Appeal from the Order of the Court of Common Pleas of Northampton County in case of In Re: Condemnation by the Commonwealth of Pennsylvania, Department of Transportation of Right of Way for Legislative Route 48032, Claim No. 4802934. David Oxford v. Commonwealth of Pennsylvania, Department of Transportation, No. 1980-CM-3223.
William J. Cressler, Assistant Counsel, with him, Andrew H. Cline, Assistant Counsel, Spencer A. Manthorpe, Chief Counsel, and Jay C. Waldman, General Counsel, for appellant.
Donald H. Lipson, with him, Steven A. Bergstein, Lipson, Zieger & Roth, for appellee.
President Judge Crumlish, Jr. and Judges Rogers and MacPhail, sitting as a panel of three. President Judge Crumlish, Jr. and Judges Rogers, Williams, Jr., Craig, MacPhail, Doyle and Barry. Opinion by Judge Barry.
[ 83 Pa. Commw. Page 185]
Appellant, Pennsylvania Department of Transportation (DOT), seeks review of an order of the Court of Common Pleas of Northampton County, which dismissed preliminary objections to a petition for the appointment of viewers.
Appellee, David Oxford, filed a petition for the appointment of a board of view to assess damages against DOT pursuant to Section 417 of the State Highway Law (Law)*fn1 claiming that DOT improperly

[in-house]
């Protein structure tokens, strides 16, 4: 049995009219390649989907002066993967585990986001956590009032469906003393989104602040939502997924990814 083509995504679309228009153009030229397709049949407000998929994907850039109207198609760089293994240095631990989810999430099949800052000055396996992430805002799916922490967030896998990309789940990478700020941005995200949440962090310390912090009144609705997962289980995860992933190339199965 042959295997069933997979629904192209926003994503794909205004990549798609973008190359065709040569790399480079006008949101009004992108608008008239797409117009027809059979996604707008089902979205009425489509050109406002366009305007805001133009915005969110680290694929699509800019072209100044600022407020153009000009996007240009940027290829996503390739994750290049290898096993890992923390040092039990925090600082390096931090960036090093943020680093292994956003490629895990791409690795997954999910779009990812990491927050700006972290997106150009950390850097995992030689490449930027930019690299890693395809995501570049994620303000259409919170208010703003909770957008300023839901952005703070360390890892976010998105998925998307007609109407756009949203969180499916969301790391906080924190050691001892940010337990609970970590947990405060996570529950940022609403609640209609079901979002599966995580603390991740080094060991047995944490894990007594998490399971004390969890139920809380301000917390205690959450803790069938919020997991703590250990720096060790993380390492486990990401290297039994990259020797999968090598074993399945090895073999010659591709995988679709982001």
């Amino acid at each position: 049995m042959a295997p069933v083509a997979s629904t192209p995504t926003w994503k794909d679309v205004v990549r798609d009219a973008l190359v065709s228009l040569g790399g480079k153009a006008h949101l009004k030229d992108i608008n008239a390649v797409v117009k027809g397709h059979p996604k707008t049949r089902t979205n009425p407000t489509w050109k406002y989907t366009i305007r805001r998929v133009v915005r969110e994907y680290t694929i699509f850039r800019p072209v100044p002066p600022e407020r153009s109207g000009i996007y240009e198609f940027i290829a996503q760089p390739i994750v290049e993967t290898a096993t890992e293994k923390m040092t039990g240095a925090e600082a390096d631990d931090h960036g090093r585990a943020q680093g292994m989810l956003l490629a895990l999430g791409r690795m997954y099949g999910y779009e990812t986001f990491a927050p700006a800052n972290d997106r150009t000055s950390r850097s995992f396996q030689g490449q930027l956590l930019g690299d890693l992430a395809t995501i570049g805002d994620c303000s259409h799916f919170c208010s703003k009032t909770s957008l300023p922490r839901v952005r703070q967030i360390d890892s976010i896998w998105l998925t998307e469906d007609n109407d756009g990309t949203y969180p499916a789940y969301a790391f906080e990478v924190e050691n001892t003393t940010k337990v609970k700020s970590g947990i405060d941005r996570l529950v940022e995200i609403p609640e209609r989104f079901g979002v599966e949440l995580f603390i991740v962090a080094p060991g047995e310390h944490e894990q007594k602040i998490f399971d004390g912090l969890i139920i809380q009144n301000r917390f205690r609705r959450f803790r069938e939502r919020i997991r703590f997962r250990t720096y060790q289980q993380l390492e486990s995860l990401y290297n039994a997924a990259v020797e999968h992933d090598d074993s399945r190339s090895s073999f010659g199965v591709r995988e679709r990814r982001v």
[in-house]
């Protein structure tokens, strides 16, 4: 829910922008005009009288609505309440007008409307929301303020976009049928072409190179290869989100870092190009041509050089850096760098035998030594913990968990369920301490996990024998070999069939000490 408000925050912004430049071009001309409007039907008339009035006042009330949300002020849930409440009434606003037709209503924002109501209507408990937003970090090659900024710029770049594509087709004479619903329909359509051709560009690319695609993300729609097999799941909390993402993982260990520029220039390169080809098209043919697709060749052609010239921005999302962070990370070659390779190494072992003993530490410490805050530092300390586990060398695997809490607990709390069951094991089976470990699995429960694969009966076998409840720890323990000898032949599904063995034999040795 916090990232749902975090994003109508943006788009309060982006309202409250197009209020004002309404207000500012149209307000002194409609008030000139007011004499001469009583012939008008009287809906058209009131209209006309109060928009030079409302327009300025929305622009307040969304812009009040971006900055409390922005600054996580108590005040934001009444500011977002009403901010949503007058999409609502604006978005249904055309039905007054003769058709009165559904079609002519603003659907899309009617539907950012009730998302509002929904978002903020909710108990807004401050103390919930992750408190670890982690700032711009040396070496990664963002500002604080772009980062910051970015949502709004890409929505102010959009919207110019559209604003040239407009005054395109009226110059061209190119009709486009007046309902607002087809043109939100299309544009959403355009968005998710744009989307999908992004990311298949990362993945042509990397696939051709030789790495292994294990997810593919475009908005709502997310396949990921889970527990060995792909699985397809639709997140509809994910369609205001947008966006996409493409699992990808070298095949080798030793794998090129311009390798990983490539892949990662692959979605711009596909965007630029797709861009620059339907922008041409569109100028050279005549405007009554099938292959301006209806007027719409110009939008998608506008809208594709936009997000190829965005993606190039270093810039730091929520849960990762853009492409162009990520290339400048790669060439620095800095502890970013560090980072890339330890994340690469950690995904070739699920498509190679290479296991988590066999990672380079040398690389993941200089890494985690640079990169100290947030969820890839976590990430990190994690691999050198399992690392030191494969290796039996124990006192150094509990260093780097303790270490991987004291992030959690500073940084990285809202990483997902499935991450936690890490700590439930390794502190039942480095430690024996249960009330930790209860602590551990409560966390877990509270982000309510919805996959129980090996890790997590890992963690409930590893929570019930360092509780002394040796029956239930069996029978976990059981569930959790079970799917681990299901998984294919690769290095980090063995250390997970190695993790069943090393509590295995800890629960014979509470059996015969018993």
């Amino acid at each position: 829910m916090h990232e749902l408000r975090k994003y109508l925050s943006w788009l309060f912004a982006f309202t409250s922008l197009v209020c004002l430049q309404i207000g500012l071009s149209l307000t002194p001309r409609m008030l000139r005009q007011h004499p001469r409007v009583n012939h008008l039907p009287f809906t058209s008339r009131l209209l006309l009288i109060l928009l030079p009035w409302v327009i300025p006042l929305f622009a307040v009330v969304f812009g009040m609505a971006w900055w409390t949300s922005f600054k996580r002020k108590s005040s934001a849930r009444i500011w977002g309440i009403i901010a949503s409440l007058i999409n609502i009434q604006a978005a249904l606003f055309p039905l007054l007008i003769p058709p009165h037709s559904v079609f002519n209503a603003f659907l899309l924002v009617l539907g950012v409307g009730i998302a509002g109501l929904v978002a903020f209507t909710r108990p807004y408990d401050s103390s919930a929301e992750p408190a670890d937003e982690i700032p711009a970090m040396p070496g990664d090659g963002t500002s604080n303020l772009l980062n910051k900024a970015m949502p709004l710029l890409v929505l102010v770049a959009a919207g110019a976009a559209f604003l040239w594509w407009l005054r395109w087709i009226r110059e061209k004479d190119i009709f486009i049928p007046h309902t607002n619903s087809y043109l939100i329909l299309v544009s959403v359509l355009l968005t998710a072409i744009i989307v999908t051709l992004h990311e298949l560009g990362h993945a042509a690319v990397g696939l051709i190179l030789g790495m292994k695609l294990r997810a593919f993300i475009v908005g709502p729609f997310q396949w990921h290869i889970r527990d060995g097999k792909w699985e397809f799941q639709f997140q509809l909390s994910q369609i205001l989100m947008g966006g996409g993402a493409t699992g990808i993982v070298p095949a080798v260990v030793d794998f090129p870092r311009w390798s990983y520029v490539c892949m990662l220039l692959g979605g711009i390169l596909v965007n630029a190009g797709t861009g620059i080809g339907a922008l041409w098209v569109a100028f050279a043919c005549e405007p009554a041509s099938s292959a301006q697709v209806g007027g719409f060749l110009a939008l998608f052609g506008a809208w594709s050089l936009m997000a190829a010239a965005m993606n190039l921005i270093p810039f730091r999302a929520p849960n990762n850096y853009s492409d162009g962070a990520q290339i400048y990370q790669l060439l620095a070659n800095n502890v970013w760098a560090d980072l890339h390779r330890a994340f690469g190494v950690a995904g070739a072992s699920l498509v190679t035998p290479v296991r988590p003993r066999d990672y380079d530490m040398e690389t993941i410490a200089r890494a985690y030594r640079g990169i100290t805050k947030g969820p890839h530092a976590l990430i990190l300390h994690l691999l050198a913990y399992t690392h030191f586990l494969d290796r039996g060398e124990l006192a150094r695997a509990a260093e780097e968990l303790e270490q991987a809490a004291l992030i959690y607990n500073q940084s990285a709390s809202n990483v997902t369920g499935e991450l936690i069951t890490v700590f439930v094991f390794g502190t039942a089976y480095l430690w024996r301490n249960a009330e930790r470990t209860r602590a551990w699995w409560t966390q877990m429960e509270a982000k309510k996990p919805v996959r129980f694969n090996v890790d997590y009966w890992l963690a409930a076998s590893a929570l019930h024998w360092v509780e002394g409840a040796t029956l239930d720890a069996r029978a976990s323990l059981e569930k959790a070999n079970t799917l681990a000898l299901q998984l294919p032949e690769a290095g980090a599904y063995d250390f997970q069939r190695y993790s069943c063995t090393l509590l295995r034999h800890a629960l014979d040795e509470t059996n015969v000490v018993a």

[ 83 Pa. Commw. Page 186]
cleaned and maintained three drainage channels over the appellee's property. The appellee's petition averred that DOT's work made his land useless for farming because the flow of water over the land had been changed.
DOT filed preliminary objections in the nature of a demurrer to the petition denying liability under either Section 417 of the Law or the Eminent Domain Code (Code).*fn2 Thereafter, a hearing on the preliminary objections elicited testimony from both parties regarding the Commonwealth's drainage system in the subject area.
The trial court dismissed the preliminary objections and sent the matter to the viewers for further hearing, stating that damages should be sought under the settled procedure of the Law rather than under the Code.
DOT contends that the Code governs the determination of damages under the Law because Article III of the Law was repealed by the Act of December 7, 1979, P.L. 478, No. 100 (Act 100). Act 100 provided no procedure to replace the provisions of Article III.
We agree with DOT that the Code properly governs this proceeding. By repealing Article III, the obvious intent of the Legislature was to have all eminent domain ...